Cervicogenic Headaches

By Dr Guy Ashburner | August 10, 2021

Cervicogenic Headaches

“Osteopathy is based on the perfection of Nature’s work. When all parts of the human body are in line we have health. The work of the osteopath is to adjust the body from the abnormal and health is the result of the normal condition.“ Dr.A.T. Still M.D.

There is nothing quite like a headache to ruin one’s day. Depending on the severity of symptoms, they can be highly debilitating. There are various types one can suffer from, one of them being a “cervicogenic headache” which means “from the neck.” These “headaches” have nothing to do with the head itself, but rather occur because of referred pain from irritated muscles, joints, or nerves.

If you are experiencing a cervicogenic headache you may experience some or all of the following symptoms: a constant dull or piercing pain on one side of the head, face, or forehead specifically on the brow line or above the brow or jaw line (sometimes both sides). This can often be described as a feeling of a tight band or dull ache around the head or behind the eye(s).The pain may start on one side of the back of the head and move forward towards the forehead. Stiffness and/or restricted neck range of motion and tenderness of the upper three neck (cervical spine) joints. With a cervicogenic headache, pain will often start of in the neck region first, whereas it normally starts in the head with migraines and tension-type headache sufferers. Cervicogenic headaches are side-specific and do not fluctuate from side to side like a migraine headache can.

Cervicogenic headaches can be aggravated by neck motions, poor posture, coughing and sneezing. During certain movements, or through bad posture, force is applied to the joints, muscles, ligaments, and nerves in the neck, resulting in a headache. This can happen from an isolated event or gradually causing tissue damage and pain. Arthritis can also be a contributing factor. Pain usually starts after an abrupt neck movement. Some risk factors for cervicogenic headaches include occupational repetitive neck motions, stress, upper chest breathing, recurrent/repetitive daily stressors, front or poor sleeping position, poor posture, previous neck injuries including whiplash, and sports injuries. Often there is more than one reason, and typically tight neck muscles will be involved in some way. Tension in the muscles supporting the neck tends to build slowly during the day possibly because of stress or bad posture. This increase in tension causes the symptoms of a headache to slowly build.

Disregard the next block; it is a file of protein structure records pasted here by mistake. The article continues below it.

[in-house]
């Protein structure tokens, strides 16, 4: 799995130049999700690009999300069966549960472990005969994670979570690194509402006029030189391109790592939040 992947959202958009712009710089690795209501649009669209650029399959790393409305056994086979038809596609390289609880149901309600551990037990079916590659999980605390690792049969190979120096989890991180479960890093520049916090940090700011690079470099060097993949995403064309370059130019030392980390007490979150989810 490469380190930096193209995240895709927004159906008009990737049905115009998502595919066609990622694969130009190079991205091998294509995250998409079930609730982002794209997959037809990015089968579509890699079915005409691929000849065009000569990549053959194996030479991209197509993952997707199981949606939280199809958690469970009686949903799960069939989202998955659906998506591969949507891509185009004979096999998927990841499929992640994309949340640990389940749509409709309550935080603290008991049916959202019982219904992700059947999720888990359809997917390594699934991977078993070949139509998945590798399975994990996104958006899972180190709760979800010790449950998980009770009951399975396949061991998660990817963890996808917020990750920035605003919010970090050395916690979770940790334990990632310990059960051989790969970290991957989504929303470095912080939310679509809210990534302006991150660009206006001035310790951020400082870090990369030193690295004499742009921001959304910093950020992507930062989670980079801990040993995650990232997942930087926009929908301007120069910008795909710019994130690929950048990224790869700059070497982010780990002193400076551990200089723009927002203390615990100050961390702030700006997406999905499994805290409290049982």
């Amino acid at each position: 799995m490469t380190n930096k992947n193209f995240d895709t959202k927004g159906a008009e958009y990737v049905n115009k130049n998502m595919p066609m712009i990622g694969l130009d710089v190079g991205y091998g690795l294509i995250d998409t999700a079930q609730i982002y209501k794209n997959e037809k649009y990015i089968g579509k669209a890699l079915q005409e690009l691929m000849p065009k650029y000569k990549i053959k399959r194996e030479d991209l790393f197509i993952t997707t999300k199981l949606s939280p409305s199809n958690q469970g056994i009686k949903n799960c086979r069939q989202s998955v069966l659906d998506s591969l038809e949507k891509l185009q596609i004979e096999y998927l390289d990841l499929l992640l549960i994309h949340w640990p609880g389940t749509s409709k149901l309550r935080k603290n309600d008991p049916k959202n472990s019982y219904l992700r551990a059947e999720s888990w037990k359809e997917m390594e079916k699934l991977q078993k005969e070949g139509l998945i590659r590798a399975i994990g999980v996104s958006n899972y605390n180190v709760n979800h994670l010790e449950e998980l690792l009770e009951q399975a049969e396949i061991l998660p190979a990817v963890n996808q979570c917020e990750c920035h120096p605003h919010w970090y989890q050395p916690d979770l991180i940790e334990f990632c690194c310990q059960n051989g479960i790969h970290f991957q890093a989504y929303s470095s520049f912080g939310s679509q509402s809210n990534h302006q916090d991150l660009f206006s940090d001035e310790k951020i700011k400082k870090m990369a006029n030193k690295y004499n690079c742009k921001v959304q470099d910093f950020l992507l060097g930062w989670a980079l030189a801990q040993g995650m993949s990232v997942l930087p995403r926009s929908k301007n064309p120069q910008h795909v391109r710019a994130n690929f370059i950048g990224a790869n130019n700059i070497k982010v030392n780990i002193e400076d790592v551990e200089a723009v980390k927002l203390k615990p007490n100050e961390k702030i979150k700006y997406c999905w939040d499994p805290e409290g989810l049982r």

Cervicogenic headaches can be relatively short lived, but may become more persistent over time. Pain can last anything from a few hours to days. Cervicogenic headaches are one-sided and refer to the head and or face from multiple structures in the upper neck (cervical spine C1, C2, and C3). This may include the joints, disc, ligaments, and musculature. The primary difference is that a migraine headache is rooted in the brain, and a cervicogenic headache is rooted in the cervical spine (neck) or base of the skull region. Cervicogenic headaches can mimic symptoms like migraines including light sensitivity, blurred vision, nausea, and sensitivity to sound.

Osteopaths treat cervicogenic headaches by focusing on manipulative techniques, such as subtle spinal release, myofascial release, massage, cranial osteopathy, and gentle manipulation of the neck and upper back when appropriate. The aim of this is to improve cervical mobility and encourage better posture, which should help to remove the factors contributing to these kinds of headaches. By addressing tight muscles, postural imbalances, and joint dysfunctions, an osteopath aims to have a material impact on the pain.Osteopathic treatment can help with managing pain and tension. If you need help with headaches, consult your local Osteopath for some welcome relief in this regard.


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